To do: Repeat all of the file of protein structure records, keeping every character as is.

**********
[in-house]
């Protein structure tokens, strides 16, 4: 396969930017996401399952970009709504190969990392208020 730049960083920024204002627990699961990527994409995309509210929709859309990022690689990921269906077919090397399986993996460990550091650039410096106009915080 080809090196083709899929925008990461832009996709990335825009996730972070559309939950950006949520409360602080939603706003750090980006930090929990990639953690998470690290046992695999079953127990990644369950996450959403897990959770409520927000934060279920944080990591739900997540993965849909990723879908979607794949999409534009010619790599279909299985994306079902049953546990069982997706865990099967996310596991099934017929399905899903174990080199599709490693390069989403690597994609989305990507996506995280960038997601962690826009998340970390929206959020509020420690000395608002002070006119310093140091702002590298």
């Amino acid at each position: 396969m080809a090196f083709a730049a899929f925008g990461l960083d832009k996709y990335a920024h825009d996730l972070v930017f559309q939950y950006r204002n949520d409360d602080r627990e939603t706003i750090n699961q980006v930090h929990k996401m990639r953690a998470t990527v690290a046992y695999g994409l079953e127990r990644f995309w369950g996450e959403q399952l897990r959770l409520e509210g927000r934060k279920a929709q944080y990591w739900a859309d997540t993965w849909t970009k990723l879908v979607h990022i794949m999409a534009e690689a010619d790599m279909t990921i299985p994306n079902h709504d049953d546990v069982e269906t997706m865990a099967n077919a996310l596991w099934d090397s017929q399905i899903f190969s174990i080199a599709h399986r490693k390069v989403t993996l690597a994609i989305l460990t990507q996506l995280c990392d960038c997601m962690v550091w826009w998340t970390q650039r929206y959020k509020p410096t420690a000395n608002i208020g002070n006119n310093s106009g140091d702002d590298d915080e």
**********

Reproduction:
[in-house]
């Protein structure tokens, strides 16, 4: 396969930017996401399952970009709504190969990392208020 730049960083920024204002627990699961990527994409995309509210929709859309990022690689990921269906077919090397399986993996460990550091650039410096106009915080 080809090196083709899929925008990461832009996709990335825009996730972070559309939950950006949520409360602080939603706003750090980006930090929990990639953690998470690290046992695999079953127990990644369950996450959403897990959770409520927000934060279920944080990591739900997540993965849909990723879908979607794949999409534009010619790599279909299985994306079902049953546990069982997706865990099967996310596991099934017929399905899903174990080199599709490693390069989403690597994609989305990507996506995280960038997601962690826009998340970390929206959020509020420690000395608002002070006119310093140091702002590298």
């Amino acid at each position: 396969m080809a090196f083709a730049a899929f925008g990461l960083d832009k996709y990335a920024h825009d996730l972070v930017f559309q939950y950006r204002n949520d409360d602080r627990e939603t706003i750090n699961q980006v930090h929990k996401m990639r953690a998470t990527v690290a046992y695999g994409l079953e127990r990644f995309w369950g996450e959403q399952l897990r959770l409520e509210g927000r934060k279920a929709q944080y990591w739900a859309d997540t993965w849909t970009k990723l879908v979607h990022i794949m999409a534009e690689a010619d790599m279909t990921i299985p994306n079902h709504d049953d546990v069982e269906t997706m865990a099967n077919a996310l596991w099934d090397s017929q399905i899903f190969s174990i080199a599709h399986r490693k390069v989403t993996l690597a994609i989305l460990t990507q996506l995280c990392d960038c997601m962690v550091w826009w998340t970390q650039r929206y959020k509020p410096t420690a000395n608002i208020g002070n006119n310093s106009g140091d702002d590298d915080e």